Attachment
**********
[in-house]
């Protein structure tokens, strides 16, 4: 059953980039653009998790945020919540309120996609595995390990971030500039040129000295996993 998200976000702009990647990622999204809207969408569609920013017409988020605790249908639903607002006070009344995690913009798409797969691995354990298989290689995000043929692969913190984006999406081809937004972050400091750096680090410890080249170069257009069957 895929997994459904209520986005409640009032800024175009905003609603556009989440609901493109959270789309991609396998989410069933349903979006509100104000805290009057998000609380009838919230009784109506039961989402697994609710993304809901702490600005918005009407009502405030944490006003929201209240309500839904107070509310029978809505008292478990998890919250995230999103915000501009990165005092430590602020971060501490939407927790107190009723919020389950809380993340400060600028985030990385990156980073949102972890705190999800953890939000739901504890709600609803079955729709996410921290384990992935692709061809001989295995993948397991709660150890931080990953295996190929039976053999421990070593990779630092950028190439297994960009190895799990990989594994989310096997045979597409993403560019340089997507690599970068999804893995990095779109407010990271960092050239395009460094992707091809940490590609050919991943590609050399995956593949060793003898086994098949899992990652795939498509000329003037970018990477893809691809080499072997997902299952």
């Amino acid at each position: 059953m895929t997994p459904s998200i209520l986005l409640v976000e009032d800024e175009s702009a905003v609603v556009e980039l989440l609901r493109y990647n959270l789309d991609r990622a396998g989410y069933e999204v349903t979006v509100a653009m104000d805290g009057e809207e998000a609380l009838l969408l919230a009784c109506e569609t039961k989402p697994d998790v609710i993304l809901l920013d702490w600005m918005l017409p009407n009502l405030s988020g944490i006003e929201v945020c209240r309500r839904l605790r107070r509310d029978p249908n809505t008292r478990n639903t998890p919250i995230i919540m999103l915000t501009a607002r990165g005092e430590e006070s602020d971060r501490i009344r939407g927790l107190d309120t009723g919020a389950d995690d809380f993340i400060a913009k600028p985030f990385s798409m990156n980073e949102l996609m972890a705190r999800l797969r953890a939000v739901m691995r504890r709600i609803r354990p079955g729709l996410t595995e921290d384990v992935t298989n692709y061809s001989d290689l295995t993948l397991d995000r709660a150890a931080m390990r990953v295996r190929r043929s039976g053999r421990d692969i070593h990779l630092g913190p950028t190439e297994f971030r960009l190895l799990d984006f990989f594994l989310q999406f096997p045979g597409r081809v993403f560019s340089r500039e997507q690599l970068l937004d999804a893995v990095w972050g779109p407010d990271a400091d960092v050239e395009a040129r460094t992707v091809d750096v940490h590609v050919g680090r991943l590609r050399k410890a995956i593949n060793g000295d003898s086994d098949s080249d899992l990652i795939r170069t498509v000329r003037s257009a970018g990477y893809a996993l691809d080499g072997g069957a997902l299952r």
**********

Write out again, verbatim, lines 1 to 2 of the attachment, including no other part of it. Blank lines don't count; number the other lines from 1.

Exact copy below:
[in-house]
């Protein structure tokens, strides 16, 4: 059953980039653009998790945020919540309120996609595995390990971030500039040129000295996993 998200976000702009990647990622999204809207969408569609920013017409988020605790249908639903607002006070009344995690913009798409797969691995354990298989290689995000043929692969913190984006999406081809937004972050400091750096680090410890080249170069257009069957 895929997994459904209520986005409640009032800024175009905003609603556009989440609901493109959270789309991609396998989410069933349903979006509100104000805290009057998000609380009838919230009784109506039961989402697994609710993304809901702490600005918005009407009502405030944490006003929201209240309500839904107070509310029978809505008292478990998890919250995230999103915000501009990165005092430590602020971060501490939407927790107190009723919020389950809380993340400060600028985030990385990156980073949102972890705190999800953890939000739901504890709600609803079955729709996410921290384990992935692709061809001989295995993948397991709660150890931080990953295996190929039976053999421990070593990779630092950028190439297994960009190895799990990989594994989310096997045979597409993403560019340089997507690599970068999804893995990095779109407010990271960092050239395009460094992707091809940490590609050919991943590609050399995956593949060793003898086994098949899992990652795939498509000329003037970018990477893809691809080499072997997902299952």